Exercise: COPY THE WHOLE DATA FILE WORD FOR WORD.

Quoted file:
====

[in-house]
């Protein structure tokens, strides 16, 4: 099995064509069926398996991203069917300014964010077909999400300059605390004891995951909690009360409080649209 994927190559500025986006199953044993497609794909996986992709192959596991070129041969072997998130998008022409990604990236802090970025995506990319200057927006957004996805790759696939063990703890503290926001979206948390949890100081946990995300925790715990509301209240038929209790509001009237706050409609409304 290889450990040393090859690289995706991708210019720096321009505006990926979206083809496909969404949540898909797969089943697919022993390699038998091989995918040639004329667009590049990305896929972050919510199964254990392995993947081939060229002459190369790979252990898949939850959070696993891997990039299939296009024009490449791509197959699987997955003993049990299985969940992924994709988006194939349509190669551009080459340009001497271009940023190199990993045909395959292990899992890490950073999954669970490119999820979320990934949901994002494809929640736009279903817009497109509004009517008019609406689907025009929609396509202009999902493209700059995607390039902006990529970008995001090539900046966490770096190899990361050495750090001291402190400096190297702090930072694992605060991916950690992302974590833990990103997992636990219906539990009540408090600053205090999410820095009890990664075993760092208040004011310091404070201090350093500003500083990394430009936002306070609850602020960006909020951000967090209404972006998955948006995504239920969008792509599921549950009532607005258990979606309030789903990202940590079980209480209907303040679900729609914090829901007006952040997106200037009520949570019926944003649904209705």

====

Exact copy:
[in-house]
């Protein structure tokens, strides 16, 4: 099995064509069926398996991203069917300014964010077909999400300059605390004891995951909690009360409080649209 994927190559500025986006199953044993497609794909996986992709192959596991070129041969072997998130998008022409990604990236802090970025995506990319200057927006957004996805790759696939063990703890503290926001979206948390949890100081946990995300925790715990509301209240038929209790509001009237706050409609409304 290889450990040393090859690289995706991708210019720096321009505006990926979206083809496909969404949540898909797969089943697919022993390699038998091989995918040639004329667009590049990305896929972050919510199964254990392995993947081939060229002459190369790979252990898949939850959070696993891997990039299939296009024009490449791509197959699987997955003993049990299985969940992924994709988006194939349509190669551009080459340009001497271009940023190199990993045909395959292990899992890490950073999954669970490119999820979320990934949901994002494809929640736009279903817009497109509004009517008019609406689907025009929609396509202009999902493209700059995607390039902006990529970008995001090539900046966490770096190899990361050495750090001291402190400096190297702090930072694992605060991916950690992302974590833990990103997992636990219906539990009540408090600053205090999410820095009890990664075993760092208040004011310091404070201090350093500003500083990394430009936002306070609850602020960006909020951000967090209404972006998955948006995504239920969008792509599921549950009532607005258990979606309030789903990202940590079980209480209907303040679900729609914090829901007006952040997106200037009520949570019926944003649904209705």